Groundwater agency for SCV to be approved

Signal File photo. Castaic Lake in January 2017. Katharine Lotze/The Signal
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As the senate bill promising to create one new all-encompassing water agency for the SCV moves steadily along a historic path, a separate new agency assembled this year to manage SCV groundwater remains on the fast track to making local history.

In less than a week, state officials are expected to officially recognize the Santa Clarita Valley Groundwater Sustainability Agency as the exclusive group mandated to manage local groundwater.

“This agency is vital to the Santa Clarita Valley because everyone will benefit from effective groundwater management and monitoring,” Mitch Glaser, assistant administrator for the Los Angeles County Department of Regional Planning told The Signal Wednesday.

In June, those named to manage the first ever agency created to better manage groundwater in the Santa Clarita Valley informed state officials of their intent to do just that.

Glaser was tapped to represent L.A. County in discussions over how best to manage groundwater in the Santa Clarita Valley. He is one of six agencies represented on the SCV-GSA.

“The parties involved, including the County, City, and water purveyors, have different roles, responsibilities, and jurisdictions, but each recognizes that sustainable groundwater supplies are essential for the continued growth and vitality of the Santa Clarita Valley,” Glaser said.


Grant money

First order of business for the new agency, according to Dirk Marks, water resources manager for the Castaic Lake Water Agency – apply for state grant money.

On Tuesday, Marks updated members of the CLWA’s Water Resources Committee on the status of implementing SCV’s new groundwater agency.

He recommended Tuesday that once the local groundwater agency is approved by the state, it should adopt a resolution to fire off an immediate application for grant money available under Proposition 1.

“While the local water users have cooperated to avoid long-term overdraft of Santa Clarita’s groundwater resources, we will be required to prepare a GSP (Groundwater Sustainability Plan) and the specific requirements are extensive and expensive,” Marks told The Signal Wednesday.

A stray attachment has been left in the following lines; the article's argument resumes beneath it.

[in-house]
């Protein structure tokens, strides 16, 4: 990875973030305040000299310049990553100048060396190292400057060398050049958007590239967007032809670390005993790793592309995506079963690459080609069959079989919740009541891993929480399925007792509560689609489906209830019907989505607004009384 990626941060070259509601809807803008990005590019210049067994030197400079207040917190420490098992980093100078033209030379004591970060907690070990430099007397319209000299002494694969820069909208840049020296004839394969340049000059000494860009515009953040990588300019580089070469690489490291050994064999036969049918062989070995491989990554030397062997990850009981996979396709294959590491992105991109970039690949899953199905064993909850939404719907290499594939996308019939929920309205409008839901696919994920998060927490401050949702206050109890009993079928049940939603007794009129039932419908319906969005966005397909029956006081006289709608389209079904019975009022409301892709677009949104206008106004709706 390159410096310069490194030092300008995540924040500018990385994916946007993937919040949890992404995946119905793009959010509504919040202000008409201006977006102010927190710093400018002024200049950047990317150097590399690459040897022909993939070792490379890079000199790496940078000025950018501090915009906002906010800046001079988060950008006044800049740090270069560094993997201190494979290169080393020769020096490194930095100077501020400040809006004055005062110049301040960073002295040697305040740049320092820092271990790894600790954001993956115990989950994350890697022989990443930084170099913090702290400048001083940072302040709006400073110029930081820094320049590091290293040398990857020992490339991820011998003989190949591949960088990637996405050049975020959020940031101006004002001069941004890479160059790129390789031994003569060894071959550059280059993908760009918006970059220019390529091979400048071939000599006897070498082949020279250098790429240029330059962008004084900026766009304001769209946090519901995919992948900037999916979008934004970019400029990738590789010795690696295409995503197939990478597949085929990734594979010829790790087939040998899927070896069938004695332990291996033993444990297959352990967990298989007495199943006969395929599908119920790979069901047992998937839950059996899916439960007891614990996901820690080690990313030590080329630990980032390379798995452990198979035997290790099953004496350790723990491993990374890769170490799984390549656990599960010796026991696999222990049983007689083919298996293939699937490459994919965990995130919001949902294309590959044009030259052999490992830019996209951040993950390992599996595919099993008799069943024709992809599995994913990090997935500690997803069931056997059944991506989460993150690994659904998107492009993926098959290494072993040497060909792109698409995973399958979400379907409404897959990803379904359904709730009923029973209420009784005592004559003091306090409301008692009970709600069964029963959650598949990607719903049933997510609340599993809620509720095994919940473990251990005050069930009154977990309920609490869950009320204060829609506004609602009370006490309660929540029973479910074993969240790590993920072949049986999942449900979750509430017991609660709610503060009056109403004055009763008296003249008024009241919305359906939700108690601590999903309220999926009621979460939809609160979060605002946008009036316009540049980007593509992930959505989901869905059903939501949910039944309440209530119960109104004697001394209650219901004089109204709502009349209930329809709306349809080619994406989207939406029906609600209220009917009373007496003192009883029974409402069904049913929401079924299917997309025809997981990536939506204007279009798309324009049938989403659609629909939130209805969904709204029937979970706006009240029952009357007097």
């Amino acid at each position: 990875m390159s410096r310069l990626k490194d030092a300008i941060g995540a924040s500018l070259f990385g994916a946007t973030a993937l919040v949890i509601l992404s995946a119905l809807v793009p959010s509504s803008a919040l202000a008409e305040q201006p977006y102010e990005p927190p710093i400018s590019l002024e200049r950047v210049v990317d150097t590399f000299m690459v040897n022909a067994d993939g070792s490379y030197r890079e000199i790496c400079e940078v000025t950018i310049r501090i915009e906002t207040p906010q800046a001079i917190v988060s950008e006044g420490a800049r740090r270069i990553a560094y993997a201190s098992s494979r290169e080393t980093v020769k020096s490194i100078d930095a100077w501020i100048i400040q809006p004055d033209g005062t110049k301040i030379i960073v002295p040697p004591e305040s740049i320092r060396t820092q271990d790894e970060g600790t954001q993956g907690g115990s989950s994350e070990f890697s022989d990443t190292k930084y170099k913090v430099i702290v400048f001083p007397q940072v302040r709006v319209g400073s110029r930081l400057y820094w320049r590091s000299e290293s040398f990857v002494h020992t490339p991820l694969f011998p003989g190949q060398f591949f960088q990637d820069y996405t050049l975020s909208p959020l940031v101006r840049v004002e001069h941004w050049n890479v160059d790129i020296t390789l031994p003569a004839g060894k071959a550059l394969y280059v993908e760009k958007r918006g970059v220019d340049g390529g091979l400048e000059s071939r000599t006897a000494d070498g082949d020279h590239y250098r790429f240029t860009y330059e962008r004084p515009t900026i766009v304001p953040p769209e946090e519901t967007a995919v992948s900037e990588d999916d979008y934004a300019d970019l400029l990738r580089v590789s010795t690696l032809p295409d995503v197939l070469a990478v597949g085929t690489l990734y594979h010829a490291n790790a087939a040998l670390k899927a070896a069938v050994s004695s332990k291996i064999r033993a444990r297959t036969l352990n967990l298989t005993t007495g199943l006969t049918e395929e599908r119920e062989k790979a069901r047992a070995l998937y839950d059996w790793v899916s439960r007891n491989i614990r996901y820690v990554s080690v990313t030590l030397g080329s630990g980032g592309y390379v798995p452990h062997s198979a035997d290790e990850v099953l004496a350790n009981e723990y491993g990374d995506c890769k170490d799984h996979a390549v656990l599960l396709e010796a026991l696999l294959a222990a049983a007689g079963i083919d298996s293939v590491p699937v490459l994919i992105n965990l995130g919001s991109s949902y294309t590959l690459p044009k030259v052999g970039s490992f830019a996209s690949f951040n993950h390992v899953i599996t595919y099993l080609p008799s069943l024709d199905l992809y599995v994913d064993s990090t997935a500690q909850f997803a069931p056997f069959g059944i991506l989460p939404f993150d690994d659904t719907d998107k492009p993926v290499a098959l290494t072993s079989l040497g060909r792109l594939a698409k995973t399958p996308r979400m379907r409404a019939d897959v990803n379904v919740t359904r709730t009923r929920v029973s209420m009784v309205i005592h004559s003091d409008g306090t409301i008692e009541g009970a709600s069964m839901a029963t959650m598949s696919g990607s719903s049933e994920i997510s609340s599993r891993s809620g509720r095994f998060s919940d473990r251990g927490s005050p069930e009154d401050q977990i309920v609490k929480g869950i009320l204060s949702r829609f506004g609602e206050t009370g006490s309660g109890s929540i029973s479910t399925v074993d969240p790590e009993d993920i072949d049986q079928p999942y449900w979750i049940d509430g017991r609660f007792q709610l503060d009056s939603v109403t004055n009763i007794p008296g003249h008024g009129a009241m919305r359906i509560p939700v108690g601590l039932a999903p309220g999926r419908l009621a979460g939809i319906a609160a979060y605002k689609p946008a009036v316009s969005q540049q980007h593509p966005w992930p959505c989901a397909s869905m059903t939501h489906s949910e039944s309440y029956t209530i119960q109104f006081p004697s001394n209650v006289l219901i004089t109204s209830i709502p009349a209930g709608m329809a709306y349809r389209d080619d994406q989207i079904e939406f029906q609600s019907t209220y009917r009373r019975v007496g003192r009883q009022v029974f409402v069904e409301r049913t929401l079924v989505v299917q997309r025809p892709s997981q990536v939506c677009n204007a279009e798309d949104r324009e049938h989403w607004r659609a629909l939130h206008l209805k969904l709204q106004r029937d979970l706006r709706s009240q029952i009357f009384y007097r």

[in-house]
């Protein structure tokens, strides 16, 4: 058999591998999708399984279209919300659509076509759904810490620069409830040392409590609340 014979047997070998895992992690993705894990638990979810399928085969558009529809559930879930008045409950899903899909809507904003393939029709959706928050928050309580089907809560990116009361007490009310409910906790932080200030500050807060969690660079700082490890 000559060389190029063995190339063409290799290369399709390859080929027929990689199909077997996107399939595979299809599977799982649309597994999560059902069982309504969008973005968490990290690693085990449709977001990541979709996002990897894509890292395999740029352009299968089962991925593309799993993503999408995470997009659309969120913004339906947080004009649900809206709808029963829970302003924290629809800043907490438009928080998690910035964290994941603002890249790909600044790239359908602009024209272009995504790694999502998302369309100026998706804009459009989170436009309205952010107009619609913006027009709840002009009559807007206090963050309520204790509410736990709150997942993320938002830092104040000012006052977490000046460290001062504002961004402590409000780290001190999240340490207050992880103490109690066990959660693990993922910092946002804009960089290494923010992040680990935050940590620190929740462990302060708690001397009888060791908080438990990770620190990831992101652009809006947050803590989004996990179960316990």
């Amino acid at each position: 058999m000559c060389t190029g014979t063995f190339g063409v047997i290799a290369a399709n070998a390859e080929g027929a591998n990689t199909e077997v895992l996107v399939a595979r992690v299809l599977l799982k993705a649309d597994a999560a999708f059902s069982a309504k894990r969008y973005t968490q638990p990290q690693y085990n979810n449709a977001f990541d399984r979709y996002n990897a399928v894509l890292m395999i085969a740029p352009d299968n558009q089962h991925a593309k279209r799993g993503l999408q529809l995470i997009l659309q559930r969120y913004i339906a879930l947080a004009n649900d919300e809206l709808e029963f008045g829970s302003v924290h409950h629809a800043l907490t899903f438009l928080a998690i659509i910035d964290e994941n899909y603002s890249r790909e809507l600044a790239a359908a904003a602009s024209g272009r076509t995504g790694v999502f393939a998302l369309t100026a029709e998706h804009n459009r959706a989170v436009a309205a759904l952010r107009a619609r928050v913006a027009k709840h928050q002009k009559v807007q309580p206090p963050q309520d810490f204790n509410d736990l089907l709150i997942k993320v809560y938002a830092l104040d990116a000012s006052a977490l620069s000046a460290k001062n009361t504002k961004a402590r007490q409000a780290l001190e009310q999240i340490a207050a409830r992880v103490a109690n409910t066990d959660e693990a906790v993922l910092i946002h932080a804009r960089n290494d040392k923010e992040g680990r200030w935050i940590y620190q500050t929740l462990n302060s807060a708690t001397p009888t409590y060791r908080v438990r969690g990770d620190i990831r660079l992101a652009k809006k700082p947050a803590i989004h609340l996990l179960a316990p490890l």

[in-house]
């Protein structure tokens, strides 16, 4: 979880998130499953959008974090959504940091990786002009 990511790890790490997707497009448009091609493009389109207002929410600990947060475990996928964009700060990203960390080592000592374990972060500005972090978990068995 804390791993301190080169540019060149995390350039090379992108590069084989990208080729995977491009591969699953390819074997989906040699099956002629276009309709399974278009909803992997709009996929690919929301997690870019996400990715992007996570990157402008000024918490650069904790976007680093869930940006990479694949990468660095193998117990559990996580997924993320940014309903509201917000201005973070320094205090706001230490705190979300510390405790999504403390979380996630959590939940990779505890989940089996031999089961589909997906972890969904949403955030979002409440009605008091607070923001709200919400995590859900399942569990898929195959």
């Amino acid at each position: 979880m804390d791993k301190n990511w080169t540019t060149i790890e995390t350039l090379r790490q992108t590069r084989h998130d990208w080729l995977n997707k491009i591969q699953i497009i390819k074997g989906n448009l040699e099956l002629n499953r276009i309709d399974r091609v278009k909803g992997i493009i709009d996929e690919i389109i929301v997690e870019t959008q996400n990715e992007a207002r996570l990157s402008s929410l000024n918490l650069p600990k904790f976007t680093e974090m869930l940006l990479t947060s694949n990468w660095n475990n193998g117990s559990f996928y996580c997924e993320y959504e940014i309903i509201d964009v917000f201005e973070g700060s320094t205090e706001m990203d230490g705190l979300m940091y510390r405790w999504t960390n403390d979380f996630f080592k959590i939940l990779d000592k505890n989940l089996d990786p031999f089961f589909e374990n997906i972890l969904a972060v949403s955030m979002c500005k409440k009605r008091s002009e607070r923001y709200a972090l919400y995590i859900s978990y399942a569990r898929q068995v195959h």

Proposition 1 – a water bond – was a ballot measure approved by the people of California in November 2014. It sets aside $7.12 billion for improving the condition of water supply projects, including projects aimed at improving groundwater storage and protecting the watershed.

Next week, officials with the Department of Water Resources are expected to issue vouchers to groundwater management groups like the SCV-GSA entitling them to grant money under Prop 1.

The vouchers – called draft proposal solicitation packages – make about $86.3 million available to groundwater sustainability agencies like the SCV-GSA.

Staffers at the CLWA have already begun hammering out their grant application, Marks said.

“While we do not yet have a specific estimate, we think the cost will be well in excess of $500,000,” he said. “Thus we are investigating preparation of a Proposition 1 grant application.”


The drought

Under the state law passed two years ago, a law spurred by drought concerns and conservation, California communities – through their water agencies – are expected to come up with a community-based groundwater sustainability agency.

The state requires groundwater sustainability agencies be formed to manage each of its 127 underground basins by June 30. The agency, after it’s approved, will be responsible for developing a Groundwater Sustainability Plan by 2022 that will achieve sustainability by 2042.

If the state’s recent multi-year drought taught local water officials anything it was the need to conserve water and to take greater care in managing it.

The local groundwater in question involves the Santa Clara River Valley East Sub-Basin which stretches west from Agua Dulce to the Ventura County line and from the northern reaches of Castaic Lake to Calgrove.


June approval

In June, state officials with the Department of Water Resources reviewed the new agency, approved it and put the public on notice that the SCV-GSA would be the exclusive group to monitor groundwater, kick-starting a 90-day public review period.

On Wednesday, Sept. 13, that review period ends and the SCV-GSA goes into operation.

“This effort builds on the collaboration that developed during the ‘One Valley One Vision’ process and the agency will make sure that all stakeholders continue to be involved as the Groundwater Sustainability Plan is developed in the coming years,” Glaser said.

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on Twitter @jamesarthurholt



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